Page Type Page Type: Mountain/Rock
Location Lat/Lon: 39.16155°N / 106.55161°W
Additional Information GPX File: Download GPX » View Route on Map
Additional Information County: Chafee
Additional Information Elevation: 13202 ft / 4024 m
Sign the Climber's Log

Approach from North Fork Trailhead.


UN 13202
UN 13202
 Summit: 13,202 feet
 39.16155°N, -106.55161°W 
 Rank in CO: 489 of 637
 13er Rank in CO: 436 of 584
 13er Rank in Range: 87 of 114

UN 13202 is one of those peaks you always overlook, but it has nice surprise for you. Even it's unnamed, this peak is among ranked Colorado 13ers, it lays next to taller and more recognizable Deer Mountain, but this mountain in combination with UN 13300 makes great day hike. Easy access, beautiful scenery, amazing views from the summit are some of the reasons why this mountain should be on your list, I don't even want to mention peakbaggers, it's entirely different story. 

UN 13202

UN 13202

UN 13202

UN 13202

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Getting There

From Aspen, drive east on SH82 over the summit of Independence Pass and continue down the east side of the pass to the last switchback where the highway drops into the North Lake Creek valley. Just below the last switchback, there's a turnoff to the left (east) that's a short dirt road that leads to trailhead parking for several vehicles in 100 yards or so. This is just under 5 miles from the summit of the pass. The trailhead parking has a wood rail fence. The short drive in may have some potholes.

If coming from the Front Range, turn west from US24 onto SH82 and drive west past Twin Lakes, continuing up along the Lake Fork until the highway makes the first switchback to begin the climb up Independence Pass. Just before that switchback, turn right (east) onto the dirt road that leads to the trailhead parking in 100 yards or so. This measures about 19 miles from US24/SH82 turnoff.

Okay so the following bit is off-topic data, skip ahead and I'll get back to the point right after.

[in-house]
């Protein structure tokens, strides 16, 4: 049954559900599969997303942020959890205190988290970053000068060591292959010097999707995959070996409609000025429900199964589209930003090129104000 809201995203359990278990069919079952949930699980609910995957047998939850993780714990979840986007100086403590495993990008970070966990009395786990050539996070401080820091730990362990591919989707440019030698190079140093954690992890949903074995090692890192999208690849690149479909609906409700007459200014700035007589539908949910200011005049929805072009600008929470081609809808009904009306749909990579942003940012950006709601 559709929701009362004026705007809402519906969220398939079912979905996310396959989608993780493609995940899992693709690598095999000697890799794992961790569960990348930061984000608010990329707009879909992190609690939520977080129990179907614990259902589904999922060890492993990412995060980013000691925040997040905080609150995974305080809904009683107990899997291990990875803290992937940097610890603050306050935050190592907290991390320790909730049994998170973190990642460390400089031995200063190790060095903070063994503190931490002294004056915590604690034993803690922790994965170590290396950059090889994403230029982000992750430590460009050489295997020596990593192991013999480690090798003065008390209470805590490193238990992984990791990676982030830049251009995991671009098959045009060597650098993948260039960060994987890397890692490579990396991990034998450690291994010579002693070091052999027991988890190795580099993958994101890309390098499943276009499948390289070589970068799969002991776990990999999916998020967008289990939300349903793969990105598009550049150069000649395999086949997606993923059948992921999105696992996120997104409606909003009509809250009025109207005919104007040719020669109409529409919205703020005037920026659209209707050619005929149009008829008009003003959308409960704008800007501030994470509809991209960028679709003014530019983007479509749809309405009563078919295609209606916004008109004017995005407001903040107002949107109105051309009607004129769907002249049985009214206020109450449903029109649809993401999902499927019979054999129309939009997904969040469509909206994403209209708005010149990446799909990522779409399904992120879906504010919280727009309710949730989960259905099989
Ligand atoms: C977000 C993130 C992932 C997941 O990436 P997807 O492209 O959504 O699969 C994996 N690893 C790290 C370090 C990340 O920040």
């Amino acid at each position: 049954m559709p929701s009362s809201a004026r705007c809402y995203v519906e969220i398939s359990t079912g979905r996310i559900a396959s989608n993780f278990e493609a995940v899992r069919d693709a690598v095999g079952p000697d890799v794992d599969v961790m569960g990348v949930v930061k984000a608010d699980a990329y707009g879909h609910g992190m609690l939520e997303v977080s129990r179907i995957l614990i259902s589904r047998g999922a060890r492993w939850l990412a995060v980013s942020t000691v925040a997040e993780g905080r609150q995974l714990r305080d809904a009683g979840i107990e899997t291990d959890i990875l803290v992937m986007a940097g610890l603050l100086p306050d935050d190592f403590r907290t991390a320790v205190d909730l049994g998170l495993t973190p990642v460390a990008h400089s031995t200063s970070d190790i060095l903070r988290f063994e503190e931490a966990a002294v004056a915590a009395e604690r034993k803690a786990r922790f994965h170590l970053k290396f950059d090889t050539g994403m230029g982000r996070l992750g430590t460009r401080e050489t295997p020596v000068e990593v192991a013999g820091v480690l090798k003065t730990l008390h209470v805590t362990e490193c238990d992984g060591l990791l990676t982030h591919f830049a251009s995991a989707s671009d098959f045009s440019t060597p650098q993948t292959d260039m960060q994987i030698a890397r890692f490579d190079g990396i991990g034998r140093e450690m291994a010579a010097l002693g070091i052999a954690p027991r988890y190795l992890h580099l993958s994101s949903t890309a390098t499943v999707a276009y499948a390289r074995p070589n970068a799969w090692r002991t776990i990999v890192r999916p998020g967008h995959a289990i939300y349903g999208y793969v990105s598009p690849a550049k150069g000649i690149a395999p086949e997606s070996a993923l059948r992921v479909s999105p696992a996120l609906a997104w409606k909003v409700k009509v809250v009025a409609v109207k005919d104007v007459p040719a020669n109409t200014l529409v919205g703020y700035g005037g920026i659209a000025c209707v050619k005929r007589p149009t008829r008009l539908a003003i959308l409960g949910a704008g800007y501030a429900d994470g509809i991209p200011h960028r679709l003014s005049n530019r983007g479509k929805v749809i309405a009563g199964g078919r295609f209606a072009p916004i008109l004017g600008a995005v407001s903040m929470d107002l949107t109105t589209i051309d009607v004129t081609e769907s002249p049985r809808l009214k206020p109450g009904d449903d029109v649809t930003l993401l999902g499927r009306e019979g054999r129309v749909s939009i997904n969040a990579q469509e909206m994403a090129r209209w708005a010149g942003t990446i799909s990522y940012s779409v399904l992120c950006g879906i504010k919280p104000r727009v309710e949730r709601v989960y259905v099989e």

Highway 82 (Independence Pass) usually closes by November 1st for the winter. Once it's closed, this trailhead is inaccessible.


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This peak was done in combination with UN13,300B so the route description for Un13,202 begins from the summit of Un13,300B. From that summit, retrace your ascent route as best as possible and return to the saddle just north of the Continental Divide turn. Continue south, heading up the ridge on mostly small rock and gaining nearly 200 feet. From here on out, the ridge is never any more than Class 2+. The only Class 3 work is returning off of UN13,300B to the saddle. Follow on south along the ridge and then west after about a half mile near point 12,990. Earlier in the season when we did this, we found numerous snow cornices and at a number of locations, we could walk on snow if we stayed safely back from the cornice overhang. This may have made the traverse easier overall.

At the 12,700 foot saddle just west of UN13,202, begin your final ascent to the summit along the ridgeline for a ways. It's easy enough until the last 150 vertical feet which presents a rugged, rocky summit block that appears to present some difficulty. At the base of the rocky section, follow a ramp that appears to the left (SW). The ramps takes you out to open slopes which can be easily hiked to the summit. The view from atop offers nice panoramas looking down Marten Creek and the South Fork of the Frying Pan as well as a distant view of the Williams group of peaks to the west.